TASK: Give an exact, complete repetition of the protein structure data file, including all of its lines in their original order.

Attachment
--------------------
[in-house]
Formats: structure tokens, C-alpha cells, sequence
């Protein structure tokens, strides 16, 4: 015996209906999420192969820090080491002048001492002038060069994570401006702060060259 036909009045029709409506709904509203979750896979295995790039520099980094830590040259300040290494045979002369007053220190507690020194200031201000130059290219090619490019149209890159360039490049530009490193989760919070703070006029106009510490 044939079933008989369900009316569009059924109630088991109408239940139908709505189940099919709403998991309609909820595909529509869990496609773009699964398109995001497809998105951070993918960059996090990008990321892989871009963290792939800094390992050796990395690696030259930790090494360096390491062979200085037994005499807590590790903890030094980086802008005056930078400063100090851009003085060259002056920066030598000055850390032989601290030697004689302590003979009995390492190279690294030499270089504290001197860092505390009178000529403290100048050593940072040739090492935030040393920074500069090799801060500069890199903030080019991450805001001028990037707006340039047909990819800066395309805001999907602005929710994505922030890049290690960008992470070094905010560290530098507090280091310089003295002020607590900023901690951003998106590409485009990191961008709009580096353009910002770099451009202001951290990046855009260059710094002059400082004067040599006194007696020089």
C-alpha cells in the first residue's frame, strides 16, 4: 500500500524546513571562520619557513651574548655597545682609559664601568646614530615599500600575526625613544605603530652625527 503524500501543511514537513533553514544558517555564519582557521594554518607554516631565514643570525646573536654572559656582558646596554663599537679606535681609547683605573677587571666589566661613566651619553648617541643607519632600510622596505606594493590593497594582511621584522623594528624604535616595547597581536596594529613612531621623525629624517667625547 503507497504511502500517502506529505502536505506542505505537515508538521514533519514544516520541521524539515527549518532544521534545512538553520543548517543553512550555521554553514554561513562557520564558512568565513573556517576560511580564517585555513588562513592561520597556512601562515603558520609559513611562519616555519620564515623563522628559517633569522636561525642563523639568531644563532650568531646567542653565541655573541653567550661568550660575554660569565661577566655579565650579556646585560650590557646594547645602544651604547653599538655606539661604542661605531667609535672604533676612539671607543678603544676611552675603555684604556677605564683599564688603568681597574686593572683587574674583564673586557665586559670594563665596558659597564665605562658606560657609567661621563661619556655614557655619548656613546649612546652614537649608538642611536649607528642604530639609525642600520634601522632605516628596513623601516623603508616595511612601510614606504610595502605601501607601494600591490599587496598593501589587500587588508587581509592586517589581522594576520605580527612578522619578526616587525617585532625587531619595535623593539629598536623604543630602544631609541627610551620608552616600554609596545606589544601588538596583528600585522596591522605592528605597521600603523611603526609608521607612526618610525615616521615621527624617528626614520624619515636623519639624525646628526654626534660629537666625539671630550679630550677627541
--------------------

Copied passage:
[in-house]
Formats: structure tokens, C-alpha cells, sequence
């Protein structure tokens, strides 16, 4: 015996209906999420192969820090080491002048001492002038060069994570401006702060060259 036909009045029709409506709904509203979750896979295995790039520099980094830590040259300040290494045979002369007053220190507690020194200031201000130059290219090619490019149209890159360039490049530009490193989760919070703070006029106009510490 044939079933008989369900009316569009059924109630088991109408239940139908709505189940099919709403998991309609909820595909529509869990496609773009699964398109995001497809998105951070993918960059996090990008990321892989871009963290792939800094390992050796990395690696030259930790090494360096390491062979200085037994005499807590590790903890030094980086802008005056930078400063100090851009003085060259002056920066030598000055850390032989601290030697004689302590003979009995390492190279690294030499270089504290001197860092505390009178000529403290100048050593940072040739090492935030040393920074500069090799801060500069890199903030080019991450805001001028990037707006340039047909990819800066395309805001999907602005929710994505922030890049290690960008992470070094905010560290530098507090280091310089003295002020607590900023901690951003998106590409485009990191961008709009580096353009910002770099451009202001951290990046855009260059710094002059400082004067040599006194007696020089």
C-alpha cells in the first residue's frame, strides 16, 4: 500500500524546513571562520619557513651574548655597545682609559664601568646614530615599500600575526625613544605603530652625527 503524500501543511514537513533553514544558517555564519582557521594554518607554516631565514643570525646573536654572559656582558646596554663599537679606535681609547683605573677587571666589566661613566651619553648617541643607519632600510622596505606594493590593497594582511621584522623594528624604535616595547597581536596594529613612531621623525629624517667625547 503507497504511502500517502506529505502536505506542505505537515508538521514533519514544516520541521524539515527549518532544521534545512538553520543548517543553512550555521554553514554561513562557520564558512568565513573556517576560511580564517585555513588562513592561520597556512601562515603558520609559513611562519616555519620564515623563522628559517633569522636561525642563523639568531644563532650568531646567542653565541655573541653567550661568550660575554660569565661577566655579565650579556646585560650590557646594547645602544651604547653599538655606539661604542661605531667609535672604533676612539671607543678603544676611552675603555684604556677605564683599564688603568681597574686593572683587574674583564673586557665586559670594563665596558659597564665605562658606560657609567661621563661619556655614557655619548656613546649612546652614537649608538642611536649607528642604530639609525642600520634601522632605516628596513623601516623603508616595511612601510614606504610595502605601501607601494600591490599587496598593501589587500587588508587581509592586517589581522594576520605580527612578522619578526616587525617585532625587531619595535623593539629598536623604543630602544631609541627610551620608552616600554609596545606589544601588538596583528600585522596591522605592528605597521600603523611603526609608521607612526618610525615616521615621527624617528626614520624619515636623519639624525646628526654626534660629537666625539671630550679630550677627541